Ultra-fast synthesis of water soluble MoO3−x quantum dots with controlled oxygen vacancies and their near infrared fluorescence sensing to detect H2O2

Shichuan Zhong, Changchang Xing, An Cao, Tao Zhang, Xuejiao Li, Jie Yu, Weiping Cai and Yue Li*
Key Lab of Materials Physics, Anhui Key Lab of Nanomaterials and Nanotechnology, Institute of Solid State Physics, Hefei Institutes of Physical Science, Chinese Academy of Sciences, Hefei 230031, Anhui, P. R. China. E-mail: yueli@issp.ac.cn

Received 2nd July 2020 , Accepted 26th August 2020

First published on 27th August 2020


We report a facile method for the synthesis of water soluble MoO3−x quantum dots (QDs) at room temperature by injecting hydrochloric acid and mercaptosuccinic acid into ammonium molybdate solution within 5 seconds. The optical properties and oxygen vacancy concentration of the QDs could be well controlled by the competitive absorption of a carboxyl group and sulfhydryl group of the ligand with QDs by coordination interaction. The obtained QDs could be used as near infrared region (NIR) fluorescence probes to detect hydrogen peroxide with a low detection limit (3 nM).



New concepts

Oxygen vacancies are the key factor that influences the physical and chemical properties of oxide materials. Nevertheless, the immediate regulation of oxygen vacancies toward oxide materials by a facile method at room temperature remains a challenge. Herein, we propose a new concept of competitive absorption of –SH and –COOH from the ligands, which could usefully and rapidly regulate the oxygen vacancy concentration of MoO3−x quantum dots (QDs) by controlling the ligand amount at room temperature. The water soluble MoO3−x QDs could be synthesized by injecting hydrochloric acid and mercaptosuccinic acid into ammonium molybdate solution at room temperature within 5 seconds. The optical properties and oxygen vacancy concentration of the obtained QDs could be well controlled by changing the amount of ligand (mercaptosuccinic acid), which was caused by competitive adsorption of the carboxyl group and sulfhydryl group of the ligand with QDs by coordination interaction. Moreover, the QDs could be used as NIR fluorescence probes to detect H2O2 with a low detection limit (3 nM). This work provides a new idea for defect engineering and QD synthesis as well as efficient fluorescence probes.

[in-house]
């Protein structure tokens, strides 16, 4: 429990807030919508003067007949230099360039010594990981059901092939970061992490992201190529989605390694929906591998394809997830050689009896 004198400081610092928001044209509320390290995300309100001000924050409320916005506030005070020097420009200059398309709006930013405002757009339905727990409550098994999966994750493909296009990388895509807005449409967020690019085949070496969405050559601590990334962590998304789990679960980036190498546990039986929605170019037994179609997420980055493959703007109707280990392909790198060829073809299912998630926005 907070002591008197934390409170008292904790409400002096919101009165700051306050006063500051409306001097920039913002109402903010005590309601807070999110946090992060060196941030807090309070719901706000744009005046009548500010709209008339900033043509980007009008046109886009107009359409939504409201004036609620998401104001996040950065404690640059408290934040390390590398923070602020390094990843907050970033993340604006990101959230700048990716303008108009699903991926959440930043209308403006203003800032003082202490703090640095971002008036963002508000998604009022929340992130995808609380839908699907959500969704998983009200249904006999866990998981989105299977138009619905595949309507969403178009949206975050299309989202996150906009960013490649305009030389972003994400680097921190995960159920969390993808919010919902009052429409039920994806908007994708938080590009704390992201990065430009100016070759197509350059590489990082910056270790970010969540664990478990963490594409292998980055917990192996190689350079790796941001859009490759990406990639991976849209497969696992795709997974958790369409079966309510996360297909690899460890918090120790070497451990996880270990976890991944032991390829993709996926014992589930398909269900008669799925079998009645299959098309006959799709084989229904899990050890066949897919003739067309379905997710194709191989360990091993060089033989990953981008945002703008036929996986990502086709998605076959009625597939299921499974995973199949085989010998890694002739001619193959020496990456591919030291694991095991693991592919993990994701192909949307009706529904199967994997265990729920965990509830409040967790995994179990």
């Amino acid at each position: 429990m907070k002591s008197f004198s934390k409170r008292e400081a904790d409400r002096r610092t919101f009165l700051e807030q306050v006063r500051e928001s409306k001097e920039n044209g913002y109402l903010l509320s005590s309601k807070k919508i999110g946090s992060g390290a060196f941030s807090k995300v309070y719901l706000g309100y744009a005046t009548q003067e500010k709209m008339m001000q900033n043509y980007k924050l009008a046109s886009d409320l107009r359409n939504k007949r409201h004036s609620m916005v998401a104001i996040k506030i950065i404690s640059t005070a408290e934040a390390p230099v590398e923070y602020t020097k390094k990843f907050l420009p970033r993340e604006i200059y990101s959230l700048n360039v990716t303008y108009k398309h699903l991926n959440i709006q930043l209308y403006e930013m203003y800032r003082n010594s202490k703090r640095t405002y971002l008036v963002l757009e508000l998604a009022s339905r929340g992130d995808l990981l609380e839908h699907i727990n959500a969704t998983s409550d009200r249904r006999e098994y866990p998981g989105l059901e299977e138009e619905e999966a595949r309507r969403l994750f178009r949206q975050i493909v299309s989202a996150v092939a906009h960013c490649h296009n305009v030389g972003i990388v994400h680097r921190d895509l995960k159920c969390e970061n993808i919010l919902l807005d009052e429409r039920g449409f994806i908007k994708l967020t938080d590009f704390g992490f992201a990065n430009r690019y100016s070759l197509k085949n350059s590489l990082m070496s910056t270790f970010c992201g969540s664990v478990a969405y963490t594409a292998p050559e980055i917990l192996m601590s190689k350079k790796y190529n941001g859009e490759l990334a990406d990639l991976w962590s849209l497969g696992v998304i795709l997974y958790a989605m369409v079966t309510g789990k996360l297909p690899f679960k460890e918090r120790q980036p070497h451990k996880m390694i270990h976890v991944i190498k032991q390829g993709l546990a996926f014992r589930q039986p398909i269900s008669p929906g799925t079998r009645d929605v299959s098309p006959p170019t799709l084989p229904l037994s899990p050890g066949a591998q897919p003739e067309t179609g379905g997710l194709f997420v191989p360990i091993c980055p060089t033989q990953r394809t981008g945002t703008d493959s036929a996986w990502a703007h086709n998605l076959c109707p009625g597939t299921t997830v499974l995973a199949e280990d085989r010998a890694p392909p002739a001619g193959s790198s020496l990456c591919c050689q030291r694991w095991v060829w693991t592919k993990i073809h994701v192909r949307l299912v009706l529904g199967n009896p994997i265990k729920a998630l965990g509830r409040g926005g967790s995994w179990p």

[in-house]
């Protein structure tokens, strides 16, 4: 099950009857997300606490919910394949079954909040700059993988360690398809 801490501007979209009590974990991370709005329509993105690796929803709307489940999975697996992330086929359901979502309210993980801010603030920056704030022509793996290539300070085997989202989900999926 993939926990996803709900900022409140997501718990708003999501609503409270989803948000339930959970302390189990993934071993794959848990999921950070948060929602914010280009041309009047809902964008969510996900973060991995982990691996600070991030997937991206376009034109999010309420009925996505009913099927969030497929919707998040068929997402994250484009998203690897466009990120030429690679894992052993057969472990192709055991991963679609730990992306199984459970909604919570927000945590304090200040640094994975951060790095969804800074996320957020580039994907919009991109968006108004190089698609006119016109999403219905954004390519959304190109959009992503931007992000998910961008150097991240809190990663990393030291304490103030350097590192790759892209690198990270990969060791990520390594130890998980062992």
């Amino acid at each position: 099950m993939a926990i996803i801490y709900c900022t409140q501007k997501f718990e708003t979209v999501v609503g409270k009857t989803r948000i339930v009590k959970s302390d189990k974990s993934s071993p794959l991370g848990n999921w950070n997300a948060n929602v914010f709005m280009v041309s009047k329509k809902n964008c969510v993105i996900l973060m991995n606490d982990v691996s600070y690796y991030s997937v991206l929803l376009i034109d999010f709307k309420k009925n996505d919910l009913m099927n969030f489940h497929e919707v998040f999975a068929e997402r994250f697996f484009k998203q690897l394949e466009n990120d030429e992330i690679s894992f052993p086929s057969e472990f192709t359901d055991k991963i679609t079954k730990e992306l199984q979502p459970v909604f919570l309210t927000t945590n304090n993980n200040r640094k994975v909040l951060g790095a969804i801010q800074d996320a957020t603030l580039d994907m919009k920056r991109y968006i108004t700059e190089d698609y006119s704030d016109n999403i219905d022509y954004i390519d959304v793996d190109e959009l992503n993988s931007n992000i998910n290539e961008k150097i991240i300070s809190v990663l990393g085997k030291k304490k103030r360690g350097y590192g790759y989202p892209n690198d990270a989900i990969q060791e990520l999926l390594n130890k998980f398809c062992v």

Introduction

Quantum dots, such as carbon dots,1–5 II–VI semiconductor quantum dots,6 and perovskite quantum dots,7–9 have been widely used in the fields of biosensors,10 new energy,11 luminescence and catalysis because of their unique characteristics including quantum size and quantum domain-limited effects.12,13 Among these QDs, carbon dots (CDs) used as biosensors have attracted much attention due to their advantages of unique luminescence and low toxicity.3,11,12 However, the complex synthesis processes, high energy consumption and low yield of CDs has seriously limited their further applications.14,15 Additionally, the visible fluorescence of CDs has low tissue penetration efficiency and it will also be affected by biomolecule fluorescence interference. Generally, the high-efficiency biological window exists in the near infrared region, and two fluorescent-emission sensing is also an effective way to avoid interference. On the other hand, some II–VI semiconductor quantum dots possess near-infrared fluorescence, but most of them are unsuitable for biosensors due to high toxicity from heavy metal components.16,17 Therefore, it is important to develop other novel and facilely obtained QDs in the infrared biological window with high fluorescence efficiency.